Washington State seeks 1,200 healthcare workers for COVID-19 ‘hospital crisis’

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Washington Governor Jay Inlsee has asked the federal government to help him staff hospitals and long-term care facilities in response to the ongoing COVID-19 pandemic.

“In Washington State, our hospitals are currently at full capacity or beyond, and we need more help right now,” Inslee wrote in Friday’s letter – released Monday – to Jeffrey Zients. , the White House COVID-19 coordinator.

Inslee wrote that the state Department of Health had requested 1,200 clinical and non-clinical staff, and requested the deployment of Department of Defense medical personnel “to help deal with the hospital crisis. current ”.

Inslee spokesman Mike Faulk said the state has yet to receive a response.

Meanwhile, on Monday, state hospital officials said COVID-19-related hospitalizations were declining across Washington.

The Seattle Times reported this week that hospitals counted 1,504 COVID-19 patients statewide, up from 1,673 last week.

“We have seen an increase in vaccination rates, the governor’s order on masking (and) county actions like vaccine checks that is happening in a number of counties,” said Cassie Sauer, CEO of Washington State Hospital Association, during a press briefing Monday.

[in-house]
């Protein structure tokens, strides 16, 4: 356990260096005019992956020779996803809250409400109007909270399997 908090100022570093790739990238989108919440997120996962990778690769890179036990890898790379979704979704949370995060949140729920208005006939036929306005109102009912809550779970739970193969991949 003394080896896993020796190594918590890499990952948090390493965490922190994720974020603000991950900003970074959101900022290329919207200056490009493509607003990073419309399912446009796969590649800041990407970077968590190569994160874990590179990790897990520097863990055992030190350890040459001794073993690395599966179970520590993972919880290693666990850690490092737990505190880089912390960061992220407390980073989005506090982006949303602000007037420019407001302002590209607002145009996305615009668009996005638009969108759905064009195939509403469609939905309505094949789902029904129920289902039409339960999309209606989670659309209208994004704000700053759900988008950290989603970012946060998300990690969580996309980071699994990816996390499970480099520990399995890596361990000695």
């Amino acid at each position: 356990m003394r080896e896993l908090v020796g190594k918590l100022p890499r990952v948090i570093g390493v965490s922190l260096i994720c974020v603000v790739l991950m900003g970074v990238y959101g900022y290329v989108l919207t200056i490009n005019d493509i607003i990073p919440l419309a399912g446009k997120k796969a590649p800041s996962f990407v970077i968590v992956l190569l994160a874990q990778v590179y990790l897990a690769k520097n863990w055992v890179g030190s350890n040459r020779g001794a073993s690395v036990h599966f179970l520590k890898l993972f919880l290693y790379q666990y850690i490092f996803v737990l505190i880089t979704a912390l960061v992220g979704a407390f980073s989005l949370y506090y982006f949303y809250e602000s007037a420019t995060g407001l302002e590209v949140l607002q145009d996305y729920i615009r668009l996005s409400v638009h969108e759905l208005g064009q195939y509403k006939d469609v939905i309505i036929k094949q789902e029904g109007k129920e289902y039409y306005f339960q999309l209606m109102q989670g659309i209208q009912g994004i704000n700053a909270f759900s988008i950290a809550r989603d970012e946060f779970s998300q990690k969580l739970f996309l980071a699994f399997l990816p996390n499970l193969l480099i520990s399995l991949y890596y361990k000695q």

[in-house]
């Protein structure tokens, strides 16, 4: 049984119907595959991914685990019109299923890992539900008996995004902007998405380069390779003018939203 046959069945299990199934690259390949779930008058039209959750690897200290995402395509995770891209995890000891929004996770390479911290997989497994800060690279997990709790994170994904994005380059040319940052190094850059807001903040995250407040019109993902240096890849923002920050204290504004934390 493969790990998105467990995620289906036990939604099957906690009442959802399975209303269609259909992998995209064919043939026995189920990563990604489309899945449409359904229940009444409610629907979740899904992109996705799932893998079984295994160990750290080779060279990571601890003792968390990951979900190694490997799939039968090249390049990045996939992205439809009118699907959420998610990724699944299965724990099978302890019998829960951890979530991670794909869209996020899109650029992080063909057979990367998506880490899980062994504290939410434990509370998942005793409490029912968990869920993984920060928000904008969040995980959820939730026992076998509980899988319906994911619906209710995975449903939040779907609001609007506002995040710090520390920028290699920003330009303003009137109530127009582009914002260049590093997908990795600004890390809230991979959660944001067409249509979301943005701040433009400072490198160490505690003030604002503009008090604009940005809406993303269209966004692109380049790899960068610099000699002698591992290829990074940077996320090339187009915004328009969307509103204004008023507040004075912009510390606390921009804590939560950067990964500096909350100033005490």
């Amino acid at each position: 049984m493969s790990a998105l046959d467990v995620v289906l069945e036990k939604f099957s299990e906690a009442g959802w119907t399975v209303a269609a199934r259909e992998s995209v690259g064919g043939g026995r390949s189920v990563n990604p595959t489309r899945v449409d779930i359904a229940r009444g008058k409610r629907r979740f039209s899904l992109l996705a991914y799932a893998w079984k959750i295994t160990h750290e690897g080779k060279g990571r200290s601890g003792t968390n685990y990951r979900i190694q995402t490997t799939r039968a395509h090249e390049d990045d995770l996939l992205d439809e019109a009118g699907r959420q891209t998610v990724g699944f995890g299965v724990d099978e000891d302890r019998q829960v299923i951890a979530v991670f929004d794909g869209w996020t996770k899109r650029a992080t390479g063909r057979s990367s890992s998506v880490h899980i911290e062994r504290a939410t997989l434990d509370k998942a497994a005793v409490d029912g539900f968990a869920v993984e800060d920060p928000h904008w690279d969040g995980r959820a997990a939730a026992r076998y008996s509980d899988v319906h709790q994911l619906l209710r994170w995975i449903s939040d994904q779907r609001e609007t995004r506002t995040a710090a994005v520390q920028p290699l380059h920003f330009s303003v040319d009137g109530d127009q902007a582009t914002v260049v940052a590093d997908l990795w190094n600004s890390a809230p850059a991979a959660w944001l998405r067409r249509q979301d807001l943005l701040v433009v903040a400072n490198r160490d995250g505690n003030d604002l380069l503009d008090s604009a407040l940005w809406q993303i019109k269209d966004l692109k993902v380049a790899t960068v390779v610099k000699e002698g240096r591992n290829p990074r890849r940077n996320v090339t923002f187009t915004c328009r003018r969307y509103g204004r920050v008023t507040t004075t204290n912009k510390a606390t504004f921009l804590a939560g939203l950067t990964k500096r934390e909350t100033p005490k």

She added: “And it looks like the case rates could go down a bit.”

There is a caveat. Sauer said another reason hospitalizations are dropping is that death rates are rising. While data on the state’s deaths is incomplete over the past two weeks, 30 people in Washington have died from the virus in the past 24 hours, Sauer said.

About 260 people remain on ventilators in the state, a “treatment of last resort” for those who are sickest, Sauer said.

In an attempt to prevent the state’s COVID-19 patients from becoming sicker, many hospitals had started ordering monoclonal antibody treatments directly from manufacturers.

However, because manufacturers were suddenly “inundated with orders,” Sauer said the federal government was reverting to its previous distribution system, where a state receives an allocation of monoclonal antibodies and then distributes them among its communities.

There have been more than 560,000 confirmed cases of COVID-19 – over 68,000 “probable” cases – in Washington state, and 7,271 deaths. State health officials say most of the state’s new infections are caused by the delta variant, a more contagious version of the coronavirus.

Since last week, 75% of people aged 12 and over have started vaccination and 68% are fully vaccinated.


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